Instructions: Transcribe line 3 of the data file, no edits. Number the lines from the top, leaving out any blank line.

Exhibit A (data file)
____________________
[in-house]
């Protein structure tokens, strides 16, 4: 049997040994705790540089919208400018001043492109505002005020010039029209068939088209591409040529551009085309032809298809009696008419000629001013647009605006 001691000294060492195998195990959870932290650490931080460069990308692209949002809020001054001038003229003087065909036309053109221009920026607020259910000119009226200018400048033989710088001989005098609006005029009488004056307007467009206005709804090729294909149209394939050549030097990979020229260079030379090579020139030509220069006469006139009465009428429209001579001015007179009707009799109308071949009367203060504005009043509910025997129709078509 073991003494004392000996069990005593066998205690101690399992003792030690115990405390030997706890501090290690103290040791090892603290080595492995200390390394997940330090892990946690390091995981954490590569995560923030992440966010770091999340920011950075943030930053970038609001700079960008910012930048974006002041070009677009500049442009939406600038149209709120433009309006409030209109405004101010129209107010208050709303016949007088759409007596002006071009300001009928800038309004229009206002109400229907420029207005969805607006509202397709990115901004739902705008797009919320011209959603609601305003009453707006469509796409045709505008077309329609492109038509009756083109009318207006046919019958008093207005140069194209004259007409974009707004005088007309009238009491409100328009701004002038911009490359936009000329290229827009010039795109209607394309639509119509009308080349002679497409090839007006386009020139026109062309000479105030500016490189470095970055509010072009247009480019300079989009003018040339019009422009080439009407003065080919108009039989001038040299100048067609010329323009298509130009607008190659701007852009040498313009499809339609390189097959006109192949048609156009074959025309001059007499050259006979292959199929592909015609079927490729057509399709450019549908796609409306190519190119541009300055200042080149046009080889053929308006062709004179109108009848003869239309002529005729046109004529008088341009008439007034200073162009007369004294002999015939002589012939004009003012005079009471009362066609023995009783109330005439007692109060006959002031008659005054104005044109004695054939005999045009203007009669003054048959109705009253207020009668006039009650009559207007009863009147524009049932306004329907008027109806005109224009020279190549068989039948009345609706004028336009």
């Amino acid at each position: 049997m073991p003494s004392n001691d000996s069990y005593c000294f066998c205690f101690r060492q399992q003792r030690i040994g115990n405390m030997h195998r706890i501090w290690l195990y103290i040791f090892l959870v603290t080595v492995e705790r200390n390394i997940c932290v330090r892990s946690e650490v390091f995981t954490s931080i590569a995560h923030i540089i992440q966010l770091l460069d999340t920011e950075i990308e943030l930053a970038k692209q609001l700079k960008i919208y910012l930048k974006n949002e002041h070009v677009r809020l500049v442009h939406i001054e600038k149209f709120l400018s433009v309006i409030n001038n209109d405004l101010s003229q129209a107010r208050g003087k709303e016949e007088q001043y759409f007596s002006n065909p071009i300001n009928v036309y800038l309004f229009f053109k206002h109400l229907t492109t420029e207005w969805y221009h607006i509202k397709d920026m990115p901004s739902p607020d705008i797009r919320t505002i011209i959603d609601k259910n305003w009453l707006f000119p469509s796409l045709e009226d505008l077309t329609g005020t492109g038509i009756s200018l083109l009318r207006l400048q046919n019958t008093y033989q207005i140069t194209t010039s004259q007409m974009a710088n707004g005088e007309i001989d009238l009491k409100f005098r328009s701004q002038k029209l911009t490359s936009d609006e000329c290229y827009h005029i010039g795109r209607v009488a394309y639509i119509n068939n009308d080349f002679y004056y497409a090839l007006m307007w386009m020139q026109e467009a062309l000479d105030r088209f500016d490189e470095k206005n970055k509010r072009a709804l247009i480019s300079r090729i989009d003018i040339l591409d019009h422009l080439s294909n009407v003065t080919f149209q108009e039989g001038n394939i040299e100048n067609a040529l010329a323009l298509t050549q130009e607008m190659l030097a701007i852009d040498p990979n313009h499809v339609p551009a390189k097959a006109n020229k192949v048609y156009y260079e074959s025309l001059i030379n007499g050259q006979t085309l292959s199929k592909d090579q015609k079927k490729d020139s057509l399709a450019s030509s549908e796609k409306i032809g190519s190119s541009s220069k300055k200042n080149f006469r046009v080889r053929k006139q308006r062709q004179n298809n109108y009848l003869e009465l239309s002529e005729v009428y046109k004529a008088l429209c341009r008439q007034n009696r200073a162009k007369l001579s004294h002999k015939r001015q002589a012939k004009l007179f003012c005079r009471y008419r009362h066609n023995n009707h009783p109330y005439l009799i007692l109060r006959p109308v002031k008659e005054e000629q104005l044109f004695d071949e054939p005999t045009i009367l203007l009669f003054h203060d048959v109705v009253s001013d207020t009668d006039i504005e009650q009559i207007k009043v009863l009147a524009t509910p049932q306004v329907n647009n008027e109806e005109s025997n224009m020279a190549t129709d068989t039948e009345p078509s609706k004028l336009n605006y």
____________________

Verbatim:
């Amino acid at each position: 049997m073991p003494s004392n001691d000996s069990y005593c000294f066998c205690f101690r060492q399992q003792r030690i040994g115990n405390m030997h195998r706890i501090w290690l195990y103290i040791f090892l959870v603290t080595v492995e705790r200390n390394i997940c932290v330090r892990s946690e650490v390091f995981t954490s931080i590569a995560h923030i540089i992440q966010l770091l460069d999340t920011e950075i990308e943030l930053a970038k692209q609001l700079k960008i919208y910012l930048k974006n949002e002041h070009v677009r809020l500049v442009h939406i001054e600038k149209f709120l400018s433009v309006i409030n001038n209109d405004l101010s003229q129209a107010r208050g003087k709303e016949e007088q001043y759409f007596s002006n065909p071009i300001n009928v036309y800038l309004f229009f053109k206002h109400l229907t492109t420029e207005w969805y221009h607006i509202k397709d920026m990115p901004s739902p607020d705008i797009r919320t505002i011209i959603d609601k259910n305003w009453l707006f000119p469509s796409l045709e009226d505008l077309t329609g005020t492109g038509i009756s200018l083109l009318r207006l400048q046919n019958t008093y033989q207005i140069t194209t010039s004259q007409m974009a710088n707004g005088e007309i001989d009238l009491k409100f005098r328009s701004q002038k029209l911009t490359s936009d609006e000329c290229y827009h005029i010039g795109r209607v009488a394309y639509i119509n068939n009308d080349f002679y004056y497409a090839l007006m307007w386009m020139q026109e467009a062309l000479d105030r088209f500016d490189e470095k206005n970055k509010r072009a709804l247009i480019s300079r090729i989009d003018i040339l591409d019009h422009l080439s294909n009407v003065t080919f149209q108009e039989g001038n394939i040299e100048n067609a040529l010329a323009l298509t050549q130009e607008m190659l030097a701007i852009d040498p990979n313009h499809v339609p551009a390189k097959a006109n020229k192949v048609y156009y260079e074959s025309l001059i030379n007499g050259q006979t085309l292959s199929k592909d090579q015609k079927k490729d020139s057509l399709a450019s030509s549908e796609k409306i032809g190519s190119s541009s220069k300055k200042n080149f006469r046009v080889r053929k006139q308006r062709q004179n298809n109108y009848l003869e009465l239309s002529e005729v009428y046109k004529a008088l429209c341009r008439q007034n009696r200073a162009k007369l001579s004294h002999k015939r001015q002589a012939k004009l007179f003012c005079r009471y008419r009362h066609n023995n009707h009783p109330y005439l009799i007692l109060r006959p109308v002031k008659e005054e000629q104005l044109f004695d071949e054939p005999t045009i009367l203007l009669f003054h203060d048959v109705v009253s001013d207020t009668d006039i504005e009650q009559i207007k009043v009863l009147a524009t509910p049932q306004v329907n647009n008027e109806e005109s025997n224009m020279a190549t129709d068989t039948e009345p078509s609706k004028l336009n605006y």